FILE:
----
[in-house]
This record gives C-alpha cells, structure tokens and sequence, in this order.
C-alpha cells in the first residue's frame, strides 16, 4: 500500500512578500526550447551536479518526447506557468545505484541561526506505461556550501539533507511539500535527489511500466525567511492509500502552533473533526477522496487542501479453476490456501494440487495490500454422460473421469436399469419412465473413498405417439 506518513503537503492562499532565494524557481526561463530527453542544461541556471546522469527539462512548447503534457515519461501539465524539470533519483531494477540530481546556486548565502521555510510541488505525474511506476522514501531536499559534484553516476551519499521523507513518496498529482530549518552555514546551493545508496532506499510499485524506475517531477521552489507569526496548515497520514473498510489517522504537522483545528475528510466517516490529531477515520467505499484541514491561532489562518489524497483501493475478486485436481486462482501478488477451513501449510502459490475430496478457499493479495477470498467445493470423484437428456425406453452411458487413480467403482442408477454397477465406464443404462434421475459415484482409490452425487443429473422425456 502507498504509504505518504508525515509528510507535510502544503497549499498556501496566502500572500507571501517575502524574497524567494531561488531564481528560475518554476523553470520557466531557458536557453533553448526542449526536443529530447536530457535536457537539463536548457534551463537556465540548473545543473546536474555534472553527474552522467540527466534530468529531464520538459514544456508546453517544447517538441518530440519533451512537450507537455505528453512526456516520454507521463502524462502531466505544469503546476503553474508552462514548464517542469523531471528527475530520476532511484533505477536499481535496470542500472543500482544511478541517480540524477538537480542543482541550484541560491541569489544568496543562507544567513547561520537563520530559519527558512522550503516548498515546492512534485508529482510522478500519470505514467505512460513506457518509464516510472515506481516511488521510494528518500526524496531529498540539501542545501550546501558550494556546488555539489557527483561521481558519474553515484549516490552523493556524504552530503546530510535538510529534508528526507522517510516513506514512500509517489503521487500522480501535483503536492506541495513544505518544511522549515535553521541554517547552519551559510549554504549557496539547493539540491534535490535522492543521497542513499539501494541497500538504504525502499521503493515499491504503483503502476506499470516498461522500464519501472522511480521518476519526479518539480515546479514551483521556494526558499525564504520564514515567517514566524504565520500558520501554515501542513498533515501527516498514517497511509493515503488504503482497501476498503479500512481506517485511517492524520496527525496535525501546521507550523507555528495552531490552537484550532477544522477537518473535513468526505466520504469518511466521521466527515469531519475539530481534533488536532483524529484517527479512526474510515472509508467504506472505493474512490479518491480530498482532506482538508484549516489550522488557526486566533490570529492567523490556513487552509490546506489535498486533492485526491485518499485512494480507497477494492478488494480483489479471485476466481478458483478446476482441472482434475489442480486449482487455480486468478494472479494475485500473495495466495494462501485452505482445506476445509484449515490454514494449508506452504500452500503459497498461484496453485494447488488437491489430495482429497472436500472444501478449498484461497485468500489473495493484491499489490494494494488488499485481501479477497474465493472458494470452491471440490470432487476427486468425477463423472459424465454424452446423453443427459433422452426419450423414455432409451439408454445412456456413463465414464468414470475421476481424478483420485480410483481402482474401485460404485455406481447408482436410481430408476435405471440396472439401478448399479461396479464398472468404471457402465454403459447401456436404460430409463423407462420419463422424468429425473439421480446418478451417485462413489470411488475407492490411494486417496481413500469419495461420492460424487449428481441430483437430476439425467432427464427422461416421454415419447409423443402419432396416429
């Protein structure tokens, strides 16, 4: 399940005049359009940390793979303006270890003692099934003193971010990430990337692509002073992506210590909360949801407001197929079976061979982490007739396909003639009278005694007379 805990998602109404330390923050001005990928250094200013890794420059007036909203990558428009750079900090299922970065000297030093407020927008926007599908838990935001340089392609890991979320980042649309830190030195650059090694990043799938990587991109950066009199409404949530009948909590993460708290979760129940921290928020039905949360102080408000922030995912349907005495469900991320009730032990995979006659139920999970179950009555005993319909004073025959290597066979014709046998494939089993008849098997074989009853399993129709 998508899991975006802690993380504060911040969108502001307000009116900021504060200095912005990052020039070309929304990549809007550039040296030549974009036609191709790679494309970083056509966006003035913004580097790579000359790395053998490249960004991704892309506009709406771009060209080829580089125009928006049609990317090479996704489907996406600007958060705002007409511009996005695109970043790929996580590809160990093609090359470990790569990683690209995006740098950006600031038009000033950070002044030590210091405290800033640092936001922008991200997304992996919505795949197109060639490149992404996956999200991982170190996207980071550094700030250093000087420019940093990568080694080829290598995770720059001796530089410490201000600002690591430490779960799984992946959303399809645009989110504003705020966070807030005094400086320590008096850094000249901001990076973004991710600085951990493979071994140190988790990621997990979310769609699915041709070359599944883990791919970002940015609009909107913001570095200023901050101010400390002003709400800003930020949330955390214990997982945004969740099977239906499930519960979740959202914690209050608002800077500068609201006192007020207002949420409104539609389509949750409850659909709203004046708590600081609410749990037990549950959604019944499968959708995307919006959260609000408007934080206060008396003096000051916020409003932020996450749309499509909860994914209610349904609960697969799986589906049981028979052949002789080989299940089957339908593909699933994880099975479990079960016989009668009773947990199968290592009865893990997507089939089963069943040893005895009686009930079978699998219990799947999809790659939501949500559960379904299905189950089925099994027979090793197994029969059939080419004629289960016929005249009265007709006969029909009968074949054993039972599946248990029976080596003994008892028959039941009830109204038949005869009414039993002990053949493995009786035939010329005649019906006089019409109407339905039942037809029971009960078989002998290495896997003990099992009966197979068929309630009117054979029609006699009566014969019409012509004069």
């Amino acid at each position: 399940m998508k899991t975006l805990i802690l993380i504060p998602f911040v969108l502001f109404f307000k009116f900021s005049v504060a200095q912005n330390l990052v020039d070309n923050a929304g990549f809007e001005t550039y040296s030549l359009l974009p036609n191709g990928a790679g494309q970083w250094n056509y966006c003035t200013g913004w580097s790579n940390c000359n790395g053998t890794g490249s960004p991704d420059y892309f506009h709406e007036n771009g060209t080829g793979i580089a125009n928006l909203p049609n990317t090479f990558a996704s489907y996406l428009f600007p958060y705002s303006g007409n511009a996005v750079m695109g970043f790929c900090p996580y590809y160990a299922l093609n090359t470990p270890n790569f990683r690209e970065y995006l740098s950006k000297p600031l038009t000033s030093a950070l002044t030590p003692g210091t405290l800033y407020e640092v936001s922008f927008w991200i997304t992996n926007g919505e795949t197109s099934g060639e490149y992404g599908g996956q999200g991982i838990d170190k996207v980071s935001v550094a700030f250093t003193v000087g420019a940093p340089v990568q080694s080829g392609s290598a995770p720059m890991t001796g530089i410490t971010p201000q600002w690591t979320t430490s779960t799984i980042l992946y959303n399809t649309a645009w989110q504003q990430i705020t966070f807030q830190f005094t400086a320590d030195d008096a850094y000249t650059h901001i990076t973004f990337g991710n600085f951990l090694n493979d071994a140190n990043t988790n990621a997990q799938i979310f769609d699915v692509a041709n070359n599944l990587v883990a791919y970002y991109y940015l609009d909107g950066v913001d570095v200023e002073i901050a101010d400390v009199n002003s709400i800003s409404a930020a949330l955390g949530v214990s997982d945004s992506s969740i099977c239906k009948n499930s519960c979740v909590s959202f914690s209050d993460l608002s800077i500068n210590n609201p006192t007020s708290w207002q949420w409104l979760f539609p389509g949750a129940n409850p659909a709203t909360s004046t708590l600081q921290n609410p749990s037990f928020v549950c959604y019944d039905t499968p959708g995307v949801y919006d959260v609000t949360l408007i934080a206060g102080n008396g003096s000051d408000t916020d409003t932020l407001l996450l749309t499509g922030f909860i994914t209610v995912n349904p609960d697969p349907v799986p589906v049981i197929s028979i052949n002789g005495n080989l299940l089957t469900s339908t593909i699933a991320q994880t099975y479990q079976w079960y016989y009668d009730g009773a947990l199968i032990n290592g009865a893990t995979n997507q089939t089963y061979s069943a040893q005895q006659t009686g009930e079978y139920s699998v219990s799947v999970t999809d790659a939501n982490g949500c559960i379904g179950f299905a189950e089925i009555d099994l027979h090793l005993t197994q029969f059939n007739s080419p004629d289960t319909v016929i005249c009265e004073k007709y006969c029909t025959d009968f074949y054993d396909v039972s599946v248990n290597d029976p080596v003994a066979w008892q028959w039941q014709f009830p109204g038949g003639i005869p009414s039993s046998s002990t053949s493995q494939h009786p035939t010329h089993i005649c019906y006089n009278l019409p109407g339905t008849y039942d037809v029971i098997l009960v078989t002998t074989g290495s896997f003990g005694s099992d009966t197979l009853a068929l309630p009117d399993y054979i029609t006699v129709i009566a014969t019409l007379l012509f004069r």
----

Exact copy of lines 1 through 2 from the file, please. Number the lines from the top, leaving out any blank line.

[in-house]
This record gives C-alpha cells, structure tokens and sequence, in this order.